New Study Challenges Hallucinogenic Stereotypes

By Deets Sharma, Contributing Writer

NYU researchers dove into the world of psychedelic medicine with a new study on the underground use of hallucinogens. The findings are challenging common stereotypes that the use of these Schedule I drugs is limited solely to recreational purposes.

Rory Meyers College of Nursing Assistant Professor Caroline Dorsen led the study, which investigates communities of people who use plant-based medicines outside of a clinical setting in the United States. These communities usually consist of individuals who are seeking a different form of consciousness.

“Participants in this study described plant medicine use as a healing modality used in the context of community and ritual,” Dorsen told WSN. “The goal of plant medicine use was not described as ‘to have fun’ or as an ‘escape’ — as with recreational drug use — but rather to face one’s life struggles and traumas in an effort to live a happier and healthier life.” 

A large part of the underground ritual is the use of facilitators, who act as guides to those taking the medicine to ensure their safety and to remind them of their goals and intentions for the trip. The intention for the experience, as stated by Dorsen, is one of the factors that redefines the use from recreational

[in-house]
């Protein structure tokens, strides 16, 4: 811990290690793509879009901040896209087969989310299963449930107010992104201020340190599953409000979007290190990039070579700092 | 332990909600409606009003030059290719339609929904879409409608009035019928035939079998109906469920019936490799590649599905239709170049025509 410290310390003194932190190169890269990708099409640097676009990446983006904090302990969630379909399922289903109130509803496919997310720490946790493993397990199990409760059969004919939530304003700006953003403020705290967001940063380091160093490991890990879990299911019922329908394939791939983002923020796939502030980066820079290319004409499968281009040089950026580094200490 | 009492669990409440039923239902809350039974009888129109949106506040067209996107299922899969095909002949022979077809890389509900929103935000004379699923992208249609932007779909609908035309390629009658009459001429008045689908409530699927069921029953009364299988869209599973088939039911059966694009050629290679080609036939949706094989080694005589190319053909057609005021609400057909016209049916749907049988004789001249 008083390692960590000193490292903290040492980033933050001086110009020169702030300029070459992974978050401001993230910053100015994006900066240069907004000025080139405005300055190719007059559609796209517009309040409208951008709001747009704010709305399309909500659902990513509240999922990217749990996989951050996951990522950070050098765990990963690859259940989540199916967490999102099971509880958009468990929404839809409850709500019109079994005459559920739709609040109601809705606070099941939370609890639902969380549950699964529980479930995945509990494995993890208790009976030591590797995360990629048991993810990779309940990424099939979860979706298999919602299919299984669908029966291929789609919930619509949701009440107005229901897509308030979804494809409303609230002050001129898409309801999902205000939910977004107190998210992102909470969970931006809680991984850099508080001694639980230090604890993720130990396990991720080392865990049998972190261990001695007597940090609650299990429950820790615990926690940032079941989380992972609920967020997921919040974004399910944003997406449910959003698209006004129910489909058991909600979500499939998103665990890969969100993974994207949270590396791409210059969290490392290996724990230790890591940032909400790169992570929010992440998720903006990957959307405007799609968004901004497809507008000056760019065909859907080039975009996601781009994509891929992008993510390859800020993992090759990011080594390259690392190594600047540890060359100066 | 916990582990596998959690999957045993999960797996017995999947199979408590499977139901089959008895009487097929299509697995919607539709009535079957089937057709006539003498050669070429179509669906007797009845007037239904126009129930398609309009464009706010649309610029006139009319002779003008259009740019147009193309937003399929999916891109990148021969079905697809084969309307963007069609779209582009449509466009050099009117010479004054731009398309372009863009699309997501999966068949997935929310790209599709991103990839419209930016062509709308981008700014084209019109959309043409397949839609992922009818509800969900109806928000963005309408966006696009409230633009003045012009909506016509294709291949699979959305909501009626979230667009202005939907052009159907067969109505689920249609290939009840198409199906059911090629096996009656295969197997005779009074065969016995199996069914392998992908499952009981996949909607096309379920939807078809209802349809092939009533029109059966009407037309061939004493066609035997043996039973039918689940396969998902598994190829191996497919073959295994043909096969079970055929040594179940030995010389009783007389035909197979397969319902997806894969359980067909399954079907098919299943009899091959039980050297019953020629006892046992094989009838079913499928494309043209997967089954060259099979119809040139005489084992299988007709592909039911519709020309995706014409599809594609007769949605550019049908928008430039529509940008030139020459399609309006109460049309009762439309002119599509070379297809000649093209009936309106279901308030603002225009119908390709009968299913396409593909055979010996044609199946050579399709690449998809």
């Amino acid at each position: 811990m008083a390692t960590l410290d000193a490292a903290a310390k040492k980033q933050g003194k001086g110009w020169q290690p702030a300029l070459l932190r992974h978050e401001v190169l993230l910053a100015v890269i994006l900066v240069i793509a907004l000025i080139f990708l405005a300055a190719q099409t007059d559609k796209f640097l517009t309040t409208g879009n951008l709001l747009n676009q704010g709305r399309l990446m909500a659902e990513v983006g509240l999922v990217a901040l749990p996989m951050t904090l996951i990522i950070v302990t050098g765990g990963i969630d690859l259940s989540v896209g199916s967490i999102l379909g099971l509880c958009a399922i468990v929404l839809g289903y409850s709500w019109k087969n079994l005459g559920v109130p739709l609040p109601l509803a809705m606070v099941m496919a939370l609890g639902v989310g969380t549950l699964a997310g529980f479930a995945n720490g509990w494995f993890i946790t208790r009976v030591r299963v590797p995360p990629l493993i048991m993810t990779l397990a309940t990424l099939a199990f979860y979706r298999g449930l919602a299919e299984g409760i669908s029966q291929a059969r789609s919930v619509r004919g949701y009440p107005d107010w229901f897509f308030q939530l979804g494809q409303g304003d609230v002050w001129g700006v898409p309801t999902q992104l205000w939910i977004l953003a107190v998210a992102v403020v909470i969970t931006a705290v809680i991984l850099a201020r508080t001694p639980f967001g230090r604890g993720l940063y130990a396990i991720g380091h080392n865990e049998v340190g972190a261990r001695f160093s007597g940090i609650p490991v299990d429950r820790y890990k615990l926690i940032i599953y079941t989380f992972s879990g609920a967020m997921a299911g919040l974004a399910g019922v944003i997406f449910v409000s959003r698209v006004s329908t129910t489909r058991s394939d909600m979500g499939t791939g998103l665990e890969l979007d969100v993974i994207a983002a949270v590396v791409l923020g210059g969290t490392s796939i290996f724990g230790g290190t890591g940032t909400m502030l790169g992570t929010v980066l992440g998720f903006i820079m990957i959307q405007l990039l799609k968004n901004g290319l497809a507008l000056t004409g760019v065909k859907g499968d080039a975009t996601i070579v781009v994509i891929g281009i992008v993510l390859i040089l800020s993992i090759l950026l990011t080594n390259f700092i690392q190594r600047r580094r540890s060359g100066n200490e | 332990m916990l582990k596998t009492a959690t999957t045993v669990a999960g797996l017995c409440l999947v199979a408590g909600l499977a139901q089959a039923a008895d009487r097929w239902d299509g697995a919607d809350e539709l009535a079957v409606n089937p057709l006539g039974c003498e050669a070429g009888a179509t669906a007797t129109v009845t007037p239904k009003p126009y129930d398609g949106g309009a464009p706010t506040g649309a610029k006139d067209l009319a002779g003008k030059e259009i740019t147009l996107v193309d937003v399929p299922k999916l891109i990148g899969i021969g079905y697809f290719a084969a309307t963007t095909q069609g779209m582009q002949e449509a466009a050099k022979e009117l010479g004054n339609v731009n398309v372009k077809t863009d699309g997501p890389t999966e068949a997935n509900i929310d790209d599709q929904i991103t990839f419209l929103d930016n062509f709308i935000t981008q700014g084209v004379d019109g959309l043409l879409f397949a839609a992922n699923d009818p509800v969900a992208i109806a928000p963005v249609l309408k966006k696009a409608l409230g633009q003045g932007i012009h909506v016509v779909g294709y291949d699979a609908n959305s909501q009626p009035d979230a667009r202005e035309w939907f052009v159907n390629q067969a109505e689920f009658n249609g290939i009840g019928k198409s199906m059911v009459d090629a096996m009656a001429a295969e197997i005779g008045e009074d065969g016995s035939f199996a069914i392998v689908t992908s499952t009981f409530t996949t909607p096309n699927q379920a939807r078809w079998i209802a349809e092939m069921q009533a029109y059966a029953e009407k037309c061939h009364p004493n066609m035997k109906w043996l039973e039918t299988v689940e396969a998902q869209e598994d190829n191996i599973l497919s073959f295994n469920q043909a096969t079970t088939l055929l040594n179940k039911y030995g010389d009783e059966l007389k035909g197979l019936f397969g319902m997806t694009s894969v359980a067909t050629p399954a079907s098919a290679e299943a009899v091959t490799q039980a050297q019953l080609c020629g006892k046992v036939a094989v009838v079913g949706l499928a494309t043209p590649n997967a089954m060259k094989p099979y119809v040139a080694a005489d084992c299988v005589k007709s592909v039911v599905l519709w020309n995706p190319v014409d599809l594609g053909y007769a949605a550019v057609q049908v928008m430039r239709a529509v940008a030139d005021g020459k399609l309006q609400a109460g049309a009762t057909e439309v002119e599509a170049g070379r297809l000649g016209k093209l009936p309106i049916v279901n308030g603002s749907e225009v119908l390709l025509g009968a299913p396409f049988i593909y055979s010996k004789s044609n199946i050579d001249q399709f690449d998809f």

to ritualistic.

An NYU sophomore who chose to remain anonymous had an unintentionally bad trip when he took an edible laced with acid at 18 years old.

“What happened to me [then] was the most terrifying night of my entire life, and I would never want anyone else to experience that,”
he said.

An anonymous CAS senior, however, said that her experience was rooted
in self-discovery.

“While I was doing it with my friends for fun,” she said, “I went into it saying I want to do this drug so I can learn more about myself.”

Current research into the use of hallucinogens in a regulated, therapeutic setting has been producing positive results, but there is still plenty of work to be done before these substances can fully enter the mainstream market. This student, however, believes it has prospective benefits that may someday help the larger population.

“It’s a whole different reality; you forget who you are and become a whole blank slate,” she said. “It allows you to investigate ‘Who am I?’ and ‘What am I doing?’ It has the potential to do a lot of good.”

A version of this article appeared in the Monday, Sept. 10 print edition. Email Deets Sharma at [email protected]